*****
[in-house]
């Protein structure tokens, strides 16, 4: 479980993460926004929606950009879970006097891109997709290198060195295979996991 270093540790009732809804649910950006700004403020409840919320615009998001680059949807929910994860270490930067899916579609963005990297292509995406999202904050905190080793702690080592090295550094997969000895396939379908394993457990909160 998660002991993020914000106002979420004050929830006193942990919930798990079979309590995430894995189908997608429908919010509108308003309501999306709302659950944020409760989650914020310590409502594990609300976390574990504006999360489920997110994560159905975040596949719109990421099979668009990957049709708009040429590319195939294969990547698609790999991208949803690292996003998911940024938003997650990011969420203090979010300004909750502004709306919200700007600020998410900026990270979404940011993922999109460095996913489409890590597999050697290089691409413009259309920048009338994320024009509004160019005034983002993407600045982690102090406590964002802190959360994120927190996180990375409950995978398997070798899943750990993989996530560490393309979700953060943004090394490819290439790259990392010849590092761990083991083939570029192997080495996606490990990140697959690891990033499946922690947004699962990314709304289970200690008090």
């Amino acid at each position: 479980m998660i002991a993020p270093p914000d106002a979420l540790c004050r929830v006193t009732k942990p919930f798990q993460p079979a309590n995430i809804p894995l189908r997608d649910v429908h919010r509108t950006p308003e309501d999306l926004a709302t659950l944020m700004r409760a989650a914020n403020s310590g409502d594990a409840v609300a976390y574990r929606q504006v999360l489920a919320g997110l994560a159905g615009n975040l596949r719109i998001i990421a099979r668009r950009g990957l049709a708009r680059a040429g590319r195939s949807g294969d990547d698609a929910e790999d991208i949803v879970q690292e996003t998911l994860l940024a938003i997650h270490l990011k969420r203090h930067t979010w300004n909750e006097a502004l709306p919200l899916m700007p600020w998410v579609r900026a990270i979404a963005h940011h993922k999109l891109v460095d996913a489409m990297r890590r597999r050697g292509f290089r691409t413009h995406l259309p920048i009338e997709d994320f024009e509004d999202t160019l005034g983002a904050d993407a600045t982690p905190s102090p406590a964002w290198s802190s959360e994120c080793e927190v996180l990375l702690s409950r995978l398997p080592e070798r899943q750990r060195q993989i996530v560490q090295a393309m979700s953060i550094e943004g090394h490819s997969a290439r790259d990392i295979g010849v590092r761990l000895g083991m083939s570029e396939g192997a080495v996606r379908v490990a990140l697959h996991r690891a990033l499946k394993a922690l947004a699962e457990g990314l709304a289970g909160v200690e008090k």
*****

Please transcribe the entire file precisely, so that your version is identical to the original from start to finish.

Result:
[in-house]
């Protein structure tokens, strides 16, 4: 479980993460926004929606950009879970006097891109997709290198060195295979996991 270093540790009732809804649910950006700004403020409840919320615009998001680059949807929910994860270490930067899916579609963005990297292509995406999202904050905190080793702690080592090295550094997969000895396939379908394993457990909160 998660002991993020914000106002979420004050929830006193942990919930798990079979309590995430894995189908997608429908919010509108308003309501999306709302659950944020409760989650914020310590409502594990609300976390574990504006999360489920997110994560159905975040596949719109990421099979668009990957049709708009040429590319195939294969990547698609790999991208949803690292996003998911940024938003997650990011969420203090979010300004909750502004709306919200700007600020998410900026990270979404940011993922999109460095996913489409890590597999050697290089691409413009259309920048009338994320024009509004160019005034983002993407600045982690102090406590964002802190959360994120927190996180990375409950995978398997070798899943750990993989996530560490393309979700953060943004090394490819290439790259990392010849590092761990083991083939570029192997080495996606490990990140697959690891990033499946922690947004699962990314709304289970200690008090």
């Amino acid at each position: 479980m998660i002991a993020p270093p914000d106002a979420l540790c004050r929830v006193t009732k942990p919930f798990q993460p079979a309590n995430i809804p894995l189908r997608d649910v429908h919010r509108t950006p308003e309501d999306l926004a709302t659950l944020m700004r409760a989650a914020n403020s310590g409502d594990a409840v609300a976390y574990r929606q504006v999360l489920a919320g997110l994560a159905g615009n975040l596949r719109i998001i990421a099979r668009r950009g990957l049709a708009r680059a040429g590319r195939s949807g294969d990547d698609a929910e790999d991208i949803v879970q690292e996003t998911l994860l940024a938003i997650h270490l990011k969420r203090h930067t979010w300004n909750e006097a502004l709306p919200l899916m700007p600020w998410v579609r900026a990270i979404a963005h940011h993922k999109l891109v460095d996913a489409m990297r890590r597999r050697g292509f290089r691409t413009h995406l259309p920048i009338e997709d994320f024009e509004d999202t160019l005034g983002a904050d993407a600045t982690p905190s102090p406590a964002w290198s802190s959360e994120c080793e927190v996180l990375l702690s409950r995978l398997p080592e070798r899943q750990r060195q993989i996530v560490q090295a393309m979700s953060i550094e943004g090394h490819s997969a290439r790259d990392i295979g010849v590092r761990l000895g083991m083939s570029e396939g192997a080495v996606r379908v490990a990140l697959h996991r690891a990033l499946k394993a922690l947004a699962e457990g990314l709304a289970g909160v200690e008090k």